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Photo Finish
July 2, 2012 8:42 AM   Subscribe

At the USA Track & Field Olympic Trials last week in Eugene, OR, Jeneba Tarmoh and Allyson Felix tied for third in the Women's 100m. In an 11 second long race, how is a tie determined? Roger Jennings, photo finish evaluator, explains how it's done.

USATF, up until last week, had no tie-breaker plans on the books. A run-off is scheduled for tonight.
posted by troika (21 comments total) 2 users marked this as a favorite

 
(....Tarmoh is considering pulling out of the race)
posted by troika at 8:43 AM on July 2, 2012 [1 favorite]


The video was pretty interesting, and the article should be, too, but the prose is a fine example of everything that's wrong with modern sports journalism.
posted by muddgirl at 8:50 AM on July 2, 2012


Here's a photo of the finish - I guess the runner's torso crossing the line is what counts.
posted by exogenous at 8:54 AM on July 2, 2012


Here's an article about slit-scan finish line cameras, with this race as an example.

These cameras just record a vertical line exactly over the finish line, so every racer's body is recorded only as that part crosses the line.


From the article:
OK, so now imagine taking a flatbed scanner sensor and setting it up vertically, looking across a racetrack at the finish line. Start a "scan", and it'll authoritatively tell you when every body-part of every runner makes it to the finish, by simply showing that part of that person before any part of anyone else.
...
Runner #2's foot got to the finish first, and because it was then planted on the ground it looks ridiculously elongated. Runner #1's left foot was moving forward as it crossed the line, and so it's shrunk.
posted by jjj606 at 9:04 AM on July 2, 2012


They can also toss a coin to decide who goes through, but opted for a head to head race instead.
posted by notseamus at 9:07 AM on July 2, 2012


Wow, just crazy.

I applaud the timekeeper, who made a guess as to the torso positions, which initially called the race for Tarmoh, but also immediately appealed his own ruling, because of the stakes and the fact that he had to make an educated guess.

I can understand not having a tie breaker in place when you're getting 1/3000second resolution -- though it did make everyone look silly. However, I think the tiebreak procedure is pretty clear -- if both agree, they'll do one option, if they disagree they run, if neither cares, they'll flip a coin.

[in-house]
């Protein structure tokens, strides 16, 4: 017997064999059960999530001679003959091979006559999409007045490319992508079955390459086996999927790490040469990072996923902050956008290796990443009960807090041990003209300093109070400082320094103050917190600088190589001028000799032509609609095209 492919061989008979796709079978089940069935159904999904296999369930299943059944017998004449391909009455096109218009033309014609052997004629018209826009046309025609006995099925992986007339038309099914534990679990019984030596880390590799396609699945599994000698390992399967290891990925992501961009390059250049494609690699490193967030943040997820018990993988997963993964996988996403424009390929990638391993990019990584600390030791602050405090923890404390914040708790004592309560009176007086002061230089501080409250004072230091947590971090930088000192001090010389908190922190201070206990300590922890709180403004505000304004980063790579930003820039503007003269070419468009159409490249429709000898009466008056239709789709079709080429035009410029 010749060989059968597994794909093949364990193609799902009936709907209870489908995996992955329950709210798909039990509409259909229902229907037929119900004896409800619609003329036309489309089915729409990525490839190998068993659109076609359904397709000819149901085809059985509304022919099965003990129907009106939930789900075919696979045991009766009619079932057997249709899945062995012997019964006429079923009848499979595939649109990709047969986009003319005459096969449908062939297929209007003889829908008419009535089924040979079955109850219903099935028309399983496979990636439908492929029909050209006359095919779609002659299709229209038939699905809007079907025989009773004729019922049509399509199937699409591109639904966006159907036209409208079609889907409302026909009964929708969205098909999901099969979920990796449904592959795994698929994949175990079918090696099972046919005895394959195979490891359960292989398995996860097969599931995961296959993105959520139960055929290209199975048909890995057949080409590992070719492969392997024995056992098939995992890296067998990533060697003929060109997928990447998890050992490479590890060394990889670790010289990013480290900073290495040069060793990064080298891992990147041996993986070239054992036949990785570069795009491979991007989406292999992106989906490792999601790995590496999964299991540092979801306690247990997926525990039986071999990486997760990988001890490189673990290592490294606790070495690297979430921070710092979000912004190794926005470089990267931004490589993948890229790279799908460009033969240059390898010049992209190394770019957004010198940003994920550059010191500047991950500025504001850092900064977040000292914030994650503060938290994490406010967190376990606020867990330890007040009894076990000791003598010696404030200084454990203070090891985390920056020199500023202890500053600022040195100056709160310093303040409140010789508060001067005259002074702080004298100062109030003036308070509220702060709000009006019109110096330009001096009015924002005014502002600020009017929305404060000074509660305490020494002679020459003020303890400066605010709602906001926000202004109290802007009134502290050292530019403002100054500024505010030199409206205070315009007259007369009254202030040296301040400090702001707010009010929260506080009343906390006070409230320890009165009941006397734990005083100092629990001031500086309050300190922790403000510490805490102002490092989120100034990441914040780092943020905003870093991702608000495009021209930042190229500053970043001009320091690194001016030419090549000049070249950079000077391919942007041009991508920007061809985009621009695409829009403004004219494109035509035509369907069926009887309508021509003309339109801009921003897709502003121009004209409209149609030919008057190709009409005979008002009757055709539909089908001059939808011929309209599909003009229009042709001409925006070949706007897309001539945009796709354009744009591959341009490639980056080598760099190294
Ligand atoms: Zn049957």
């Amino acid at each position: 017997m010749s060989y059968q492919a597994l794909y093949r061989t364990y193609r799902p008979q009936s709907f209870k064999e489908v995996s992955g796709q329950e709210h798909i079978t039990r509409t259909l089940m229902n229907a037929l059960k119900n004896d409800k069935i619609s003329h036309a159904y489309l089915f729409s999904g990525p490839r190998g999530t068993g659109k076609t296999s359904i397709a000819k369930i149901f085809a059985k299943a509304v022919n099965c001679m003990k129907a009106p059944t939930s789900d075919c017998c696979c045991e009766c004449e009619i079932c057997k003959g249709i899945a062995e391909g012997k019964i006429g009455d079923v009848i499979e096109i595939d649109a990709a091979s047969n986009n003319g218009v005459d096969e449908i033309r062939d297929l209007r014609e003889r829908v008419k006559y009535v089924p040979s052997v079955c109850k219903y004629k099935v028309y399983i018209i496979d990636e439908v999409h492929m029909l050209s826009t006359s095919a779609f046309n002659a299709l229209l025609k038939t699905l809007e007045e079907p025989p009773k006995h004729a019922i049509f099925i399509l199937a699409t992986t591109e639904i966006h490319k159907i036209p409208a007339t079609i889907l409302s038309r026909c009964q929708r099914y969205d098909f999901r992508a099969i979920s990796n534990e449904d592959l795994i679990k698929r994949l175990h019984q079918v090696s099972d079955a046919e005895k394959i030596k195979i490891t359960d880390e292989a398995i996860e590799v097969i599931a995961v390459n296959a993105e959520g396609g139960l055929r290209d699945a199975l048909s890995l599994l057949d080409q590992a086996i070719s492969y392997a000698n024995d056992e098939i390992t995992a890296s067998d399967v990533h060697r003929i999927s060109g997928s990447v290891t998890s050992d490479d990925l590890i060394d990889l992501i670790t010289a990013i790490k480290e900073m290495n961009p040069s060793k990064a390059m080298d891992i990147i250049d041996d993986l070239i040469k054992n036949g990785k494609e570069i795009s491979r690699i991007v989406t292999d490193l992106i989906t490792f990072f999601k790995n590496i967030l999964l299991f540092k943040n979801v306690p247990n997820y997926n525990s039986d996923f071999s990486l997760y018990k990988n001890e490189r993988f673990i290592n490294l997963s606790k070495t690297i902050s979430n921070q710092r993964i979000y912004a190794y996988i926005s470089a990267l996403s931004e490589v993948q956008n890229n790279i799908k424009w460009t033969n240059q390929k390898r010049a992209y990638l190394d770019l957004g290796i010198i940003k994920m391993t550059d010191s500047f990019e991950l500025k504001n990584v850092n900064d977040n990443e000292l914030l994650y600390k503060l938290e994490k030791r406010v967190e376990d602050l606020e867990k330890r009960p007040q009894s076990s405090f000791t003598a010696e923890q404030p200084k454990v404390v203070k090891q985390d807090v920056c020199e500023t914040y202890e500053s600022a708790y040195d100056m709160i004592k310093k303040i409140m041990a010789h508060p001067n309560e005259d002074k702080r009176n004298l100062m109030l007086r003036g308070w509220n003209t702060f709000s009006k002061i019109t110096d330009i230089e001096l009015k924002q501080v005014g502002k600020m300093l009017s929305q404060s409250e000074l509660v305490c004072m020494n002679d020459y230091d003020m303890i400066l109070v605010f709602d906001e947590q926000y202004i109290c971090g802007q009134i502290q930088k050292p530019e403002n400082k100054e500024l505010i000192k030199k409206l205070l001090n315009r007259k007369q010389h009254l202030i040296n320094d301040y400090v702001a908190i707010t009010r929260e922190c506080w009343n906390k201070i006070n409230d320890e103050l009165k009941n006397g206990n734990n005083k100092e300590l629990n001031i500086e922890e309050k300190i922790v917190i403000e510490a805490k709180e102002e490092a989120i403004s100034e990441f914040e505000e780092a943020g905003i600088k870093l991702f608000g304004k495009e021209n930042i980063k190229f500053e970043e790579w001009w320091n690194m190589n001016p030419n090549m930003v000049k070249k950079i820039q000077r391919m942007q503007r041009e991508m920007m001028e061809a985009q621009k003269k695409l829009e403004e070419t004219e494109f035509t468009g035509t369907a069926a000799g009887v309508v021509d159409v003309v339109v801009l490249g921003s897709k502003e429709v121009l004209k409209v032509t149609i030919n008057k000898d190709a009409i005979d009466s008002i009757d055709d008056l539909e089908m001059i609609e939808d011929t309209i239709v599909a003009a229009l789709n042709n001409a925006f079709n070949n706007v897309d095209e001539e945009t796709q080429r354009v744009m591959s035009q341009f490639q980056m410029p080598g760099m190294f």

And really, at this point? They're less than 1/3000th apart. That's the point where how and where the athlete's name and number are attached to their clothing can change the result.

Calling it a tie, I think, is the right thing to do.

I guess the runner's torso crossing the line is what counts.

Yes, and that's the great untraceable problem -- the race is how fast a runner you are, not how fast you are to a certain point where you can throw a hand over the line, but unlike cycling, racing or skating, there's no clear fixed point that you could use to decide "This runner is across the line."

There is a point that, theoretically, could be used -- the center of mass. But how to mark that when the surface of the person is in constant motion.

Probably closest would be a waist belt, which I'm guessing is the hardest part of your body to throw forward without seriously compromising your ability to run.

But mod something like that, there's always going to be a judgement element to the race -- where is the torso? And to be honest, that's a standard that's worked very well in the past, but here, it's just not clear, and I think when you have to stare at something for more than a minute and you can't be sure who crossed first, when you're looking at a 3000fps still, at that point, it's a "beyond resolution" tie. It may be that one runner did cross a fraction before, but that fraction is less than 1/3000th, and I don't really have a problem saying "If that's not enough resolution, it's a tie."